Publication DateDecember 2014
Author(s)Xinyan Shi and Sarah F. Riley
The authors present three major findings: that the menu of mortgage contracts offered by lenders influences the default rate, that the default-rate-minimizing mortgage menu depends on house price externalities, and that the equilibrium menu and the default-rate-minimizing menu mostly coincide.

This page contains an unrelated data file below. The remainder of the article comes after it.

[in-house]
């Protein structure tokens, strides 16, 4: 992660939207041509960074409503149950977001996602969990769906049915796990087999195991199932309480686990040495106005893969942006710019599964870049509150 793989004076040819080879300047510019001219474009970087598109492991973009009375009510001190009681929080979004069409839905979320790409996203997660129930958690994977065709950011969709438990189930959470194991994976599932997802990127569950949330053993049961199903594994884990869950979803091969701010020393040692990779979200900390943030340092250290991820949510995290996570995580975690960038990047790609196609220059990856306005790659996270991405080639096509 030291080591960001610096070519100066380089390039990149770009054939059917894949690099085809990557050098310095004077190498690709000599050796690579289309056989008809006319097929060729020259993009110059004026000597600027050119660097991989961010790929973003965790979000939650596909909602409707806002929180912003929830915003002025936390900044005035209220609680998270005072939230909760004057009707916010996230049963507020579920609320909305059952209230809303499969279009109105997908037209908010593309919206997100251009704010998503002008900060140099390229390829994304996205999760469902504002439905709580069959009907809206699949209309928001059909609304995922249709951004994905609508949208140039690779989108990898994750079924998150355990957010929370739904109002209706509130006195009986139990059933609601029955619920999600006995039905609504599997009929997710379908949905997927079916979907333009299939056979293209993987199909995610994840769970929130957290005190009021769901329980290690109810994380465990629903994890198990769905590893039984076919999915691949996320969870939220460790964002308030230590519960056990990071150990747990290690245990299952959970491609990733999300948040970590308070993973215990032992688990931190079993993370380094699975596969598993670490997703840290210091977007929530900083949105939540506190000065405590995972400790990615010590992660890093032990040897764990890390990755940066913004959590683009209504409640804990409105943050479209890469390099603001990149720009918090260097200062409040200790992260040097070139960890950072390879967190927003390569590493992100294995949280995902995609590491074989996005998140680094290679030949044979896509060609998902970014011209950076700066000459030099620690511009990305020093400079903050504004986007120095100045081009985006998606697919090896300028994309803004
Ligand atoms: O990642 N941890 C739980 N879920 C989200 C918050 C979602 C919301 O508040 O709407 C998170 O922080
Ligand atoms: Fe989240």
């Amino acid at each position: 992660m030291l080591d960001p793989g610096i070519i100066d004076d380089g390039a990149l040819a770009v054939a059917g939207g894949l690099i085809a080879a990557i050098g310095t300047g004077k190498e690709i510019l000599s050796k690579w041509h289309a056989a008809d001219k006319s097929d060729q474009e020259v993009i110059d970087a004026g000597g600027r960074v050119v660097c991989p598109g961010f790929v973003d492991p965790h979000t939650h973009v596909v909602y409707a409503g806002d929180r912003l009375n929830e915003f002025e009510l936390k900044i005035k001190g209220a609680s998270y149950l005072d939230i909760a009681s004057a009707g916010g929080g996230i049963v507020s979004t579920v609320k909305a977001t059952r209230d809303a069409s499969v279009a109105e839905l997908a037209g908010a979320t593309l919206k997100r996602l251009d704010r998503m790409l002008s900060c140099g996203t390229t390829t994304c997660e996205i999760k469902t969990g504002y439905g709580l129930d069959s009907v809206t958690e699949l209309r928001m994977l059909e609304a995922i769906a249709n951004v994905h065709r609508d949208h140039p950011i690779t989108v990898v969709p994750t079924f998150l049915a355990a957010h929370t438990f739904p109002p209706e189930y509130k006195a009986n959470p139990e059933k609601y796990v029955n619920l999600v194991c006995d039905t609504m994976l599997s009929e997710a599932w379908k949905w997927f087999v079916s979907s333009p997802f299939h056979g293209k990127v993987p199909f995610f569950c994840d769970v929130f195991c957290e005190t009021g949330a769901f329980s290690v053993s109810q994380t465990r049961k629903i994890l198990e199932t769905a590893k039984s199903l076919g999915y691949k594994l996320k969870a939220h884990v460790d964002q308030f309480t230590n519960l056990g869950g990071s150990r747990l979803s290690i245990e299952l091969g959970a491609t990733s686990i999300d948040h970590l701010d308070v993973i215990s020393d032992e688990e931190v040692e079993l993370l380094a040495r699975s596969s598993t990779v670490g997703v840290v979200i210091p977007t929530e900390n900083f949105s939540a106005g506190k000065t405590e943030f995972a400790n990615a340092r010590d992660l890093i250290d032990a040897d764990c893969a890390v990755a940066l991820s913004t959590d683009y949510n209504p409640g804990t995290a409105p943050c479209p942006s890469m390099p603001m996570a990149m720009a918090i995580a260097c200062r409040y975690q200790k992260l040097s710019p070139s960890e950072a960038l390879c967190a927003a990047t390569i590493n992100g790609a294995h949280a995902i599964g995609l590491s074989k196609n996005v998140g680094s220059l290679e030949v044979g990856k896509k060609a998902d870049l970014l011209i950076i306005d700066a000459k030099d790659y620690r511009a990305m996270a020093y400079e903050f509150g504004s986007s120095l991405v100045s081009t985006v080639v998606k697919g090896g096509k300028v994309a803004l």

We study the pathways by which borrowers and lenders influence house prices and default rates via their choices and offerings of fixed-rate and adjustable-rate mortgage products (FRMs and ARMs) in a two-period setting. We extend previous literature on mortgage choice as a tool for borrower risk screening under asymmetric information by incorporating house price externalities. The novelty in our setup is that house prices in the second period are negatively affected by the first-period default rate. We show that when these negative externalities are large, lenders may benefit by offering a lower ARM rate. This outcome, in turn, influences the likelihood of a separating equilibrium in which high-risk (low-risk) borrowers choose ARMs (FRMs) relative to a pooling equilibrium in which both high-risk and low-risk borrowers receive the same contract. When the impact of the negative house price externalities is small, it is more likely that lenders will offer pooling contracts; however, when the impact of the house price externalities is large, it is more likely that lenders will offer separating contracts. We also compare the equilibrium default rates across different contract offerings and find that when the negative house price externalities are large, the pooling FRM contract or the separating contract tends to offer the lowest default rate; however, when the negative house price externalities are small, the pooling ARM contract may result in the lowest default rate.